E. D. Hirsch, Jr., A First Dictionary of Cultural Literacy (Houghton Mifflin). Some entries may be difficult for a third grader, but this book can serve as a single-volume encyclopedia of American culture.
Macmillan Dictionary for Children (Simon & Schuster). This dictionary offers 35,000 expanded entries with easy-to-read pronunciations, synonym lists, and color illustrations.
The World Book Student Discovery Encyclopedia (World Book Inc.). This multivolume reference is structured like a standard encyclopedia but designed and written so third graders can look things up and read entries easily.
Educators Publishing Service (EPS) is a mail-order company with good teacher-created resources including basic phonics, spelling, vocabulary development, reading comprehension, grammar, and composition skills. Write to EPS, 31 Smith Place, Cambridge, MA 02138-1089, call 800-435-7728, or visit www.epsbooks.com.
This selection of poetry, stories, and myths can be read aloud or, in many cases, read independently by third graders. We hope you'll take it as a starting point in your search for more literature for your child to read and enjoy.
We have included both traditional and modern poetry. Poems can be silly, written for the sheer enjoyment of rhythm and rhyme, or they can be serious. Rhythm and rhyme make poetry the perfect literature for a third grader to memorize.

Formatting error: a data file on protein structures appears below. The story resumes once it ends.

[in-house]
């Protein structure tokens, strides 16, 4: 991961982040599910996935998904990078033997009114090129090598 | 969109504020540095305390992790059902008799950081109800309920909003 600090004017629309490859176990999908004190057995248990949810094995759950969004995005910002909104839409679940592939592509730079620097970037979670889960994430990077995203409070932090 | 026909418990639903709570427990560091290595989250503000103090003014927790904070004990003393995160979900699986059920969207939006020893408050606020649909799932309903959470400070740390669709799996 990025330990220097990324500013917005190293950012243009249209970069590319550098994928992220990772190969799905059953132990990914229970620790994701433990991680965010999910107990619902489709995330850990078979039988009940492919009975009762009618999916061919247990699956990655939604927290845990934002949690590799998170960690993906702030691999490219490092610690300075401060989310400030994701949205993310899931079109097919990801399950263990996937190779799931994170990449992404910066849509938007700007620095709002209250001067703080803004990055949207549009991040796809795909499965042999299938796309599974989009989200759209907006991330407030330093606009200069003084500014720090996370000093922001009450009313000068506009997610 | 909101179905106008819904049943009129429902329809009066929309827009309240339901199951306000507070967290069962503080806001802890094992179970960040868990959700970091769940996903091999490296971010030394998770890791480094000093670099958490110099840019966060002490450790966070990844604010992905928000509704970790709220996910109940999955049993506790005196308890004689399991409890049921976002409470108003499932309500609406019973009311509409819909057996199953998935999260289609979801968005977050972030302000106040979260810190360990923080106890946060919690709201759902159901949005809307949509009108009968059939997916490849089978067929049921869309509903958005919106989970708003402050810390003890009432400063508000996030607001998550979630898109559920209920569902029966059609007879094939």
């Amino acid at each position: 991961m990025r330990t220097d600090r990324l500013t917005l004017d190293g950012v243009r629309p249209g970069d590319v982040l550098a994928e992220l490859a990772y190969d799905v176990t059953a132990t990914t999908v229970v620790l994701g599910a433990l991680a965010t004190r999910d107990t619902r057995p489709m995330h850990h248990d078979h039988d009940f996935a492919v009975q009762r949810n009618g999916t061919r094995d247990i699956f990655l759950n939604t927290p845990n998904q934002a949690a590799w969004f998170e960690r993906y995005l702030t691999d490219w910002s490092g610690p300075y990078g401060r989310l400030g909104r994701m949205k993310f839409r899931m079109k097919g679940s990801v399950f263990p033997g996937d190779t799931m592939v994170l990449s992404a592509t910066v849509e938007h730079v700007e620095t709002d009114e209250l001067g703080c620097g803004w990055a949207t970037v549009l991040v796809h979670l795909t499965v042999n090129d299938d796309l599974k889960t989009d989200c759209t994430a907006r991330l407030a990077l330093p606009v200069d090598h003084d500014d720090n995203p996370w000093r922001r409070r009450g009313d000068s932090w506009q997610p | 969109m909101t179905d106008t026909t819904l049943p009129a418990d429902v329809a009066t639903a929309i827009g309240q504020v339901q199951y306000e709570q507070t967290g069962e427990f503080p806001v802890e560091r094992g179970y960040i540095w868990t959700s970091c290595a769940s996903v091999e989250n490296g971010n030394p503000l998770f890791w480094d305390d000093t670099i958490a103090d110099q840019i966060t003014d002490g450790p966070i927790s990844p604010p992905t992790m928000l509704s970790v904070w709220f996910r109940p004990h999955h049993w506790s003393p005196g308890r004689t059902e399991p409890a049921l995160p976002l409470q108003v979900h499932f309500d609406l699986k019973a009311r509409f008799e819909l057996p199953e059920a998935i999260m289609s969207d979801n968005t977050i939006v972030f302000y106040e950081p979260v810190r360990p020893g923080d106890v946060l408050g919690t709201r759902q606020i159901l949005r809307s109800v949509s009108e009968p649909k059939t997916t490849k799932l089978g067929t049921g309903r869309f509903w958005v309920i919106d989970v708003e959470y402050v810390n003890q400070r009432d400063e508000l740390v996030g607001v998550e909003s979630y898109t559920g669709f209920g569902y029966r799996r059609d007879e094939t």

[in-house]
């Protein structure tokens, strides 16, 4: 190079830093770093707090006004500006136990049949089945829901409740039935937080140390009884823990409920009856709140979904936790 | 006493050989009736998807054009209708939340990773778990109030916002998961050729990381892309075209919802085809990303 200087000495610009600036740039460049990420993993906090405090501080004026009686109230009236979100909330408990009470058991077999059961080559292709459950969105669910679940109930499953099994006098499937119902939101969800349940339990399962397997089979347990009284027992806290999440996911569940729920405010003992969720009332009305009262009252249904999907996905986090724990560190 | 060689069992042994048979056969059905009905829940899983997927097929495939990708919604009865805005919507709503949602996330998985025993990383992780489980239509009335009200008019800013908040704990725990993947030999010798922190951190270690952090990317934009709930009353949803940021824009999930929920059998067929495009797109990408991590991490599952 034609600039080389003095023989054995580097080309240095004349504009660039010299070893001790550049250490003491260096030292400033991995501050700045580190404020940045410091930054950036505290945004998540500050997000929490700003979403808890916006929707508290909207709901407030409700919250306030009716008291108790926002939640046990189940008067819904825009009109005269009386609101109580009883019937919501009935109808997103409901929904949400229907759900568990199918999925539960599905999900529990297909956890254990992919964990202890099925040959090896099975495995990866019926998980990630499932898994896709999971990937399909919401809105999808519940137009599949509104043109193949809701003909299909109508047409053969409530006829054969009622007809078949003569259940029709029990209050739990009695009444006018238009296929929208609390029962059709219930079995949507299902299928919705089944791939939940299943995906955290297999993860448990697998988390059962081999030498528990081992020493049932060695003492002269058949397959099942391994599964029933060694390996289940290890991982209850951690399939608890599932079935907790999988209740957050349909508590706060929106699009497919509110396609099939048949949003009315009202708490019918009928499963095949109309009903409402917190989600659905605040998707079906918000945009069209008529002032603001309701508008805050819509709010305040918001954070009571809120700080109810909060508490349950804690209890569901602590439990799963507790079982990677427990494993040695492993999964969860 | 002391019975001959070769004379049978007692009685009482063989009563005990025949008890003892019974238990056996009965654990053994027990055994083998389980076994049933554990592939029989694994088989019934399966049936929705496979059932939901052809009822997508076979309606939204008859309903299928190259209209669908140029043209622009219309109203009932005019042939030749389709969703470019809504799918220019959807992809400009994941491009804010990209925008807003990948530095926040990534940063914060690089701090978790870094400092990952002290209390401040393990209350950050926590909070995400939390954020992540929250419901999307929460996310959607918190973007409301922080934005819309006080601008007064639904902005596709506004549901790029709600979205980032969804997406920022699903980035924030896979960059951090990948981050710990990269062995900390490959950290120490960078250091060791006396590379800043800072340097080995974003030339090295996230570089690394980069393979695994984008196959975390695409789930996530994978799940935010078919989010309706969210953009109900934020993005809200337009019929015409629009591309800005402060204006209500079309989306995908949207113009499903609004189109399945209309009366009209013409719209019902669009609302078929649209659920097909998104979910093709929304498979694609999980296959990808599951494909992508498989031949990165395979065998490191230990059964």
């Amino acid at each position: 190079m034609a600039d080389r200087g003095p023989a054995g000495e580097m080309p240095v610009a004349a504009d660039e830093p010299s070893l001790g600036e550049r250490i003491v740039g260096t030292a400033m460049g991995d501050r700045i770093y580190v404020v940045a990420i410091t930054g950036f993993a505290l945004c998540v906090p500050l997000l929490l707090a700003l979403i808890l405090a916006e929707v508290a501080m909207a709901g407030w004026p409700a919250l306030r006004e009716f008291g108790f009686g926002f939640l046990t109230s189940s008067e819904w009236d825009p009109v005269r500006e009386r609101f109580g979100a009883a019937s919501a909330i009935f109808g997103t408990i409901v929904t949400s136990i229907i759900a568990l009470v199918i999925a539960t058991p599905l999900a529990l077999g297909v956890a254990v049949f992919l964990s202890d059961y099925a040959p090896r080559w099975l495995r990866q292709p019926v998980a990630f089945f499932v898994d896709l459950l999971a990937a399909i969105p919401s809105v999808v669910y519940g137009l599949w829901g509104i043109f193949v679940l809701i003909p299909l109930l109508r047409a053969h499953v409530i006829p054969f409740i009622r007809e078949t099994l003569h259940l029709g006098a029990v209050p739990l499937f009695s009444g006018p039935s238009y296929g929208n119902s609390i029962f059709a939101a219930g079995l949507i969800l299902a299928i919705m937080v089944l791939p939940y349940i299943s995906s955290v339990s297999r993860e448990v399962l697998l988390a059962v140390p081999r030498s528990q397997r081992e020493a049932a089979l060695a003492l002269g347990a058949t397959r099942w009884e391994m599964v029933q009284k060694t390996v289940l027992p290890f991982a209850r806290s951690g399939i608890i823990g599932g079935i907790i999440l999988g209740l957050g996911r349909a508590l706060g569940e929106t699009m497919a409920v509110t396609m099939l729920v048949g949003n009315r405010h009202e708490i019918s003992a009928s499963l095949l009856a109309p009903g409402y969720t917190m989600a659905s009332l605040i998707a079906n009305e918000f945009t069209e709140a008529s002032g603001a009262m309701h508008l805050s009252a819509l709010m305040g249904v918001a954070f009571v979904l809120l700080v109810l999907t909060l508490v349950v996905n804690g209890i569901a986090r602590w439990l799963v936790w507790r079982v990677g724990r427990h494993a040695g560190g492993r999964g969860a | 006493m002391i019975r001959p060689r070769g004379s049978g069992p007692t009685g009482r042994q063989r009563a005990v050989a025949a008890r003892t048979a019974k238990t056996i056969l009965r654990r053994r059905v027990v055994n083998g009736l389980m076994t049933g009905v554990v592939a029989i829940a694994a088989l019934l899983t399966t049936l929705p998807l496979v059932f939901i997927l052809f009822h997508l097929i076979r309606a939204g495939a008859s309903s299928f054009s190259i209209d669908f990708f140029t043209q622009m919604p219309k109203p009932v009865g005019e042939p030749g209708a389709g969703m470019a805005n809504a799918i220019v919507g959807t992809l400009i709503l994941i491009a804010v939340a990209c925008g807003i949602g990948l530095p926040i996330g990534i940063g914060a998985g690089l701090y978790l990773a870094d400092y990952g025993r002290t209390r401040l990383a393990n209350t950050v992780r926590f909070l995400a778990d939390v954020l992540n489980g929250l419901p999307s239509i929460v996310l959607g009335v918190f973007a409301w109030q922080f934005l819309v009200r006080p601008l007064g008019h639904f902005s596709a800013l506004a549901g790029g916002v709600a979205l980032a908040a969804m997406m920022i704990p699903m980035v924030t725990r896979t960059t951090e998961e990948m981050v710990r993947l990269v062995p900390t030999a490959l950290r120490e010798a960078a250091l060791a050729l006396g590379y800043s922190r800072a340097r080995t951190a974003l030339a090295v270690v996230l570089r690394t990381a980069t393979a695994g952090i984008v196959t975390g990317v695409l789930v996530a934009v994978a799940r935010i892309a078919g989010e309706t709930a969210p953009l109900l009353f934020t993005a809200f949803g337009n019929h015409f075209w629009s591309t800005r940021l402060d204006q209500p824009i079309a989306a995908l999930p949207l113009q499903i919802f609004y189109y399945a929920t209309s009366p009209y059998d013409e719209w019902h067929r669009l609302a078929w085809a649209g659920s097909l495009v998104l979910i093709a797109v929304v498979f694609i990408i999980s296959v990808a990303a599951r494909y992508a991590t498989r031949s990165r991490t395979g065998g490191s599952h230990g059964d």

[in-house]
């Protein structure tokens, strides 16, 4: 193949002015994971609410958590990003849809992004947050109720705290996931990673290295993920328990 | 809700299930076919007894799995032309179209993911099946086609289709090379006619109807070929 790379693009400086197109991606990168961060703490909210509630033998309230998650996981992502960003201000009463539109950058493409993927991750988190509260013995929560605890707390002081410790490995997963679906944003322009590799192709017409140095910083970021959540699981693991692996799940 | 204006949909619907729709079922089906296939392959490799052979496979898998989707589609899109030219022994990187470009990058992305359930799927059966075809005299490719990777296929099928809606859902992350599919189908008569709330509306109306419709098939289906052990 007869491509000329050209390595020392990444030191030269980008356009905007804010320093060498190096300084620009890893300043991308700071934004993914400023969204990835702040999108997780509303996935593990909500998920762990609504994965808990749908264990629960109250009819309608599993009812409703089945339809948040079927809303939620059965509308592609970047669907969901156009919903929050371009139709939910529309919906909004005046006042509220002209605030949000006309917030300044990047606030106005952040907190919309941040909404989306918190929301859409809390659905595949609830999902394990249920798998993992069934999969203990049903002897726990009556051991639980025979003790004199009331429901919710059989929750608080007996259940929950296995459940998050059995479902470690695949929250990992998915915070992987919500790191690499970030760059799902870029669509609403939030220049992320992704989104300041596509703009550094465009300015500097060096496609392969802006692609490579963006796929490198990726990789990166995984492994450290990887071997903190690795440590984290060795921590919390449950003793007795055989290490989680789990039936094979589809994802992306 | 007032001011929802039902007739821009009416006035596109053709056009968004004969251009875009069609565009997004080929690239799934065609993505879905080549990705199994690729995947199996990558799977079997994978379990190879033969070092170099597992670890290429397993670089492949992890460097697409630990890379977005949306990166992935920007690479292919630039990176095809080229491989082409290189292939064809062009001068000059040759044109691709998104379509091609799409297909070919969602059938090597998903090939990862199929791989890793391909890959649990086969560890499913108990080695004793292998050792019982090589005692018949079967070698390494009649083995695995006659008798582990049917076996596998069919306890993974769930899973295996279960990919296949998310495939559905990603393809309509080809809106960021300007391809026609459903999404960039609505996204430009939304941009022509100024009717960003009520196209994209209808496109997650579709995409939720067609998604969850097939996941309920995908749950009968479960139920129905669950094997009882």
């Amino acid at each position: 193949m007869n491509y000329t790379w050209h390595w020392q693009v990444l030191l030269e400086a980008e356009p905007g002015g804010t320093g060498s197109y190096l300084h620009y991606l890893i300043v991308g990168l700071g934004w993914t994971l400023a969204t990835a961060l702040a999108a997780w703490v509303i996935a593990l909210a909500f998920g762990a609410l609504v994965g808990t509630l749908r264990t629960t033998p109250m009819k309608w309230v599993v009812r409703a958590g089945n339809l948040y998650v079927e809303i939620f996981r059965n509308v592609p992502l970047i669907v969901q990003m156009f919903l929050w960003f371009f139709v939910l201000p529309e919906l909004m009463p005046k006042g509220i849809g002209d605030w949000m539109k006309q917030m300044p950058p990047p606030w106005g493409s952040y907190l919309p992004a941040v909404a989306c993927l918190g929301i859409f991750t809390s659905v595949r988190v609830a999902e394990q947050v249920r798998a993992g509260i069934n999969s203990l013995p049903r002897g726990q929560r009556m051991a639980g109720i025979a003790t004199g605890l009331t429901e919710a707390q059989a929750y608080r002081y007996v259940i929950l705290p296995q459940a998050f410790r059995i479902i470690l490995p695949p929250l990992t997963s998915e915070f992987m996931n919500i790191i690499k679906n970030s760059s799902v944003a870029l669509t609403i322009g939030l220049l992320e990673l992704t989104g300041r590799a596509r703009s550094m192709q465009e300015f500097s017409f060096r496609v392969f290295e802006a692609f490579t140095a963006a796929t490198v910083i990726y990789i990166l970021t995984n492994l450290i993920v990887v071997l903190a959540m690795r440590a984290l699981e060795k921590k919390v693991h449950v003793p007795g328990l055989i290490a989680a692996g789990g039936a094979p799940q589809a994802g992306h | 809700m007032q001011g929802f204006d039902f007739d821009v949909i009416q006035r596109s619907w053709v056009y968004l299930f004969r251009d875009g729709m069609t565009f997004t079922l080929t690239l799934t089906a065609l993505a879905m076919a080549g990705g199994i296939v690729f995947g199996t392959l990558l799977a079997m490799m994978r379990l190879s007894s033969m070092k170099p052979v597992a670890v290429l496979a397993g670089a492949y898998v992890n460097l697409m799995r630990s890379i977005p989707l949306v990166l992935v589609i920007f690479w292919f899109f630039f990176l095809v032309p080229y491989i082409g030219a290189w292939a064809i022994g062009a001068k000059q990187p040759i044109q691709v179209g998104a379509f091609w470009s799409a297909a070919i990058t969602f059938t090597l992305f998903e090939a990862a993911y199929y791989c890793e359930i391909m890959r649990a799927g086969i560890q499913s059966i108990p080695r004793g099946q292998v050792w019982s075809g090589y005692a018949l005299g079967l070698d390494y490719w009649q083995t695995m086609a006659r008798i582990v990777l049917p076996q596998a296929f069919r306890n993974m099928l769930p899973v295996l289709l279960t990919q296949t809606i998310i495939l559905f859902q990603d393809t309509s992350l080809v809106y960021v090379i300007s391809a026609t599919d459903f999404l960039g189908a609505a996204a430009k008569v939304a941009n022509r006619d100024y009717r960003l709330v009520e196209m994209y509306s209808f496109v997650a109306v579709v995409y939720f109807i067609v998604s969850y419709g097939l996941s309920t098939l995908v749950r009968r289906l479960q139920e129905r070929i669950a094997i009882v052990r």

The stories selected here include classic folktales from many cultures and excerpts from great works of children's literature. Some of them have been chosen as literary links to topics elsewhere in the book. In the case of book-length works, we can provide only short excerpts, hoping that you and your child will read the rest on your own.
This book continues the effort, begun in previous books, to share the wealth of classical mythology. Since third graders learn about ancient Rome, several myths were chosen to convey a sense of Roman history. Likewise we offer some Norse mythology. Parents can coordinate readings about literature and history. Age-old myths also give parents the opportunity to discuss traditional virtues such as friendship, courage, and honesty.
For a frequently updated list of recommended children's books thematically linked to the subjects offered in this book and others in the Core Knowledge Series, consult Resources to Build On on the Core Knowledge Foundation Web site, at www.coreknowledge.org.
Favorite Poems Old and New, selected by Helen Ferris (Doubleday). One volume with more than seven hundred poems, including many perennial favorites.
William F. Russell, Classic Myths to Read Aloud (Crown Publishers). This book retells Greek and Roman myths in language with a suitably old-fashioned feel.
Spider, Cricket, and Muse. Colorful magazines, with intelligent material, that give children plenty of good monthly reading experiences with no advertising. Spider, for children aged six to nine, and Cricket, for children aged nine to fourteen, include stories, activities, and puzzles. Muse, sponsored by the Smithsonian Institution, offers science articles for children aged eight to fourteen. To subscribe to any of these, write the Cricket Magazine Group, Box 7499, Red Oak, IA 51591, call (800) 827-0227, or visit www.cricketmag.com.